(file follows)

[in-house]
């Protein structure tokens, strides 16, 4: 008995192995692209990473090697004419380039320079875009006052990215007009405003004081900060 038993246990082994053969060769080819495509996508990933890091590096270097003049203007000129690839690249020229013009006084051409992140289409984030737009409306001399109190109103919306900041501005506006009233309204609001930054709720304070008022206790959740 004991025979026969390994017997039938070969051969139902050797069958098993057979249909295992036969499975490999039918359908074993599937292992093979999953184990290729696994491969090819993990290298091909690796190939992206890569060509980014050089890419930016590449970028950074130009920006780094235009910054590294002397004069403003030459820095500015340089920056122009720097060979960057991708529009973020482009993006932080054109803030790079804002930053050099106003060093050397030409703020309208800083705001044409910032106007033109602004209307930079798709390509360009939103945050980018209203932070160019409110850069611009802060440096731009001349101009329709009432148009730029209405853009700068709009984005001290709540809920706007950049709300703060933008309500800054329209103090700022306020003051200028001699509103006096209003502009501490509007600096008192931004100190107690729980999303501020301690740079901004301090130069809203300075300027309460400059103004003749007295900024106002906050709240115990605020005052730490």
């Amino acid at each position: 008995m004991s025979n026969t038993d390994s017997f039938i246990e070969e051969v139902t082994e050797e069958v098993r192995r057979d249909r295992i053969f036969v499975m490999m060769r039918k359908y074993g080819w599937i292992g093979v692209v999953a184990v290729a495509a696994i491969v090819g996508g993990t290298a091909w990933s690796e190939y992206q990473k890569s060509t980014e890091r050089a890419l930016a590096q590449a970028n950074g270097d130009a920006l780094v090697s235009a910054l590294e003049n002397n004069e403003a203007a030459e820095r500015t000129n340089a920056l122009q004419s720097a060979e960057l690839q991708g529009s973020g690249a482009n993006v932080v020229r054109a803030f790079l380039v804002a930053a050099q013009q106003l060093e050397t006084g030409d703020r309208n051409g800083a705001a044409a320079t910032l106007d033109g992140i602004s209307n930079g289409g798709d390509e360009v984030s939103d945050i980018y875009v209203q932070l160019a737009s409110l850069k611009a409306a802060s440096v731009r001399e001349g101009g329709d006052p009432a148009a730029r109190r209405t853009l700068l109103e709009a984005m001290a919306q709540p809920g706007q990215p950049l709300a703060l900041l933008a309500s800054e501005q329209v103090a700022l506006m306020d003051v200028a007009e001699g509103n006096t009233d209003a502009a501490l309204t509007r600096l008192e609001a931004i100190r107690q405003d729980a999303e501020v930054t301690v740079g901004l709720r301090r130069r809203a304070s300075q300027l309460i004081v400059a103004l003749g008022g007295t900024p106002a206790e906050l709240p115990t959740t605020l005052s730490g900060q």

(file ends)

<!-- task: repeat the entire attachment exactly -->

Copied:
[in-house]
């Protein structure tokens, strides 16, 4: 008995192995692209990473090697004419380039320079875009006052990215007009405003004081900060 038993246990082994053969060769080819495509996508990933890091590096270097003049203007000129690839690249020229013009006084051409992140289409984030737009409306001399109190109103919306900041501005506006009233309204609001930054709720304070008022206790959740 004991025979026969390994017997039938070969051969139902050797069958098993057979249909295992036969499975490999039918359908074993599937292992093979999953184990290729696994491969090819993990290298091909690796190939992206890569060509980014050089890419930016590449970028950074130009920006780094235009910054590294002397004069403003030459820095500015340089920056122009720097060979960057991708529009973020482009993006932080054109803030790079804002930053050099106003060093050397030409703020309208800083705001044409910032106007033109602004209307930079798709390509360009939103945050980018209203932070160019409110850069611009802060440096731009001349101009329709009432148009730029209405853009700068709009984005001290709540809920706007950049709300703060933008309500800054329209103090700022306020003051200028001699509103006096209003502009501490509007600096008192931004100190107690729980999303501020301690740079901004301090130069809203300075300027309460400059103004003749007295900024106002906050709240115990605020005052730490």
């Amino acid at each position: 008995m004991s025979n026969t038993d390994s017997f039938i246990e070969e051969v139902t082994e050797e069958v098993r192995r057979d249909r295992i053969f036969v499975m490999m060769r039918k359908y074993g080819w599937i292992g093979v692209v999953a184990v290729a495509a696994i491969v090819g996508g993990t290298a091909w990933s690796e190939y992206q990473k890569s060509t980014e890091r050089a890419l930016a590096q590449a970028n950074g270097d130009a920006l780094v090697s235009a910054l590294e003049n002397n004069e403003a203007a030459e820095r500015t000129n340089a920056l122009q004419s720097a060979e960057l690839q991708g529009s973020g690249a482009n993006v932080v020229r054109a803030f790079l380039v804002a930053a050099q013009q106003l060093e050397t006084g030409d703020r309208n051409g800083a705001a044409a320079t910032l106007d033109g992140i602004s209307n930079g289409g798709d390509e360009v984030s939103d945050i980018y875009v209203q932070l160019a737009s409110l850069k611009a409306a802060s440096v731009r001399e001349g101009g329709d006052p009432a148009a730029r109190r209405t853009l700068l109103e709009a984005m001290a919306q709540p809920g706007q990215p950049l709300a703060l900041l933008a309500s800054e501005q329209v103090a700022l506006m306020d003051v200028a007009e001699g509103n006096t009233d209003a502009a501490l309204t509007r600096l008192e609001a931004i100190r107690q405003d729980a999303e501020v930054t301690v740079g901004l709720r301090r130069r809203a304070s300075q300027l309460i004081v400059a103004l003749g008022g007295t900024p106002a206790e906050l709240p115990t959740t605020l005052s730490g900060q």